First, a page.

Wednesday, August 1, 2012

#BookReview: The Language of Sisters - Amy Hatvany

Maybe between those who love each other - sisters, friends, mothers, daughters, lovers - trespasses are simply forgiven by feelings that can't be severed.  The connection is always there, and no matter what pain or time or distance separates you, the language you've shared is held in your heart, waiting to be spoken once again.

Ten years earlier, Nicole Hunter walked away from life in Seattle.  Leaving Seattle behind meant leaving her abusive father, weak mother and mentally disabled sister, Jenny, too.  She had little regret about walking away from any of them until the day she receives a call that her sister is pregnant.  Suddenly Nicole's picture perfect world is turned upside down when she makes the decision to return home to Seattle to care for Jenny.

Jenny and Nicole have always shared a special relationship.  Though Jenny is not able to verbalize her needs, she and Nicole have such a connection that Nicole can innately sense what Jenny is saying.  
And in caring for Jenny, Nicole begins to learn more about herself.  I would venture to say that their bond is closer than that of sisters with the ability to speak. 

One of the interesting dynamics of the book is watching Nicole discover that her mother is not the weak woman she thought her to be for so many years.  As Jenny's primary caretaker, Nicole steps into the same role her mother filled and begins to feel some compassion for the woman that seems so distant and cold.  Though I think she's still troubled by the fact that her mother allowed her father to institutionalize Jenny as a condition of him staying in the home.  I wondered, myself, why she didn't bring Jenny home after her husband left anyway.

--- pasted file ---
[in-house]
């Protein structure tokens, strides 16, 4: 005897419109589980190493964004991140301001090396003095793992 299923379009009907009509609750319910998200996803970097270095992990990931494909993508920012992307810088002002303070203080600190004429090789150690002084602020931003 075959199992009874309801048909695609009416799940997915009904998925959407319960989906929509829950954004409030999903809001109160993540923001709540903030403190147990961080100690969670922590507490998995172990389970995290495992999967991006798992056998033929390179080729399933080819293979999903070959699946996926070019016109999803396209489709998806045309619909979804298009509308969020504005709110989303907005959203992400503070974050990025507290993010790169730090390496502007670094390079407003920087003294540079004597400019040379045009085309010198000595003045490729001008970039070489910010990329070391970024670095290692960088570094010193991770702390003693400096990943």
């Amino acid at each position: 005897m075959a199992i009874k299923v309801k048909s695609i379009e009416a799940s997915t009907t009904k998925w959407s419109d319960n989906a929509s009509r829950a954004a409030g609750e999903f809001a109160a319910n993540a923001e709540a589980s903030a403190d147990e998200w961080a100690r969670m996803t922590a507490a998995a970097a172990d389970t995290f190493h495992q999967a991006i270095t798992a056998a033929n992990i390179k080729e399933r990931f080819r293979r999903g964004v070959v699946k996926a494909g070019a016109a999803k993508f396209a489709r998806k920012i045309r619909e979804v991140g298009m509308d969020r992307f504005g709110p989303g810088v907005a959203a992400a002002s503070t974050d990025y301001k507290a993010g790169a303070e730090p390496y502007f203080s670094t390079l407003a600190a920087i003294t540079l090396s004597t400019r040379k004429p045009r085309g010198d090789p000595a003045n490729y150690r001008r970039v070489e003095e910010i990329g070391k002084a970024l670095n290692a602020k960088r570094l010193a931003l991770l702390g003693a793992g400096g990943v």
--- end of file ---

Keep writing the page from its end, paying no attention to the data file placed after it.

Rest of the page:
My favorite character was Nova, Nicole's best friend from childhood.  She's a tell it like it is, shoot straight from the hip kind of woman.  While Nicole initially wants to sugar coat how poorly things are going as she first assumes care taking of Jenny, Nova sees right through her and offers the support that Nicole can't seem to get from her mother.


"There's a difference between being there physically and being there emotionally, don't you think?  Being physically in the house with you two hasn't meant shit so far."

Amy Hatvany is easily one of my favorite authors these days.  Had this been a Jodi Picoult novel, a fourth of the book would have been dedicated to a mini medical dictionary about being mentally disabled.  For that reason, I've moved away from Picoult novels as of late.  Hatvany simply presents the stories and the characters and lets the reader decide whether or not they want to delve deeper into whatever issue she's presented.  I look forward to more from her.






320pp
Published: July 2012
Disclaimer: Copy of book received from publisher, opinions are my own.



Theme: Always Sisters by CeCe Winans
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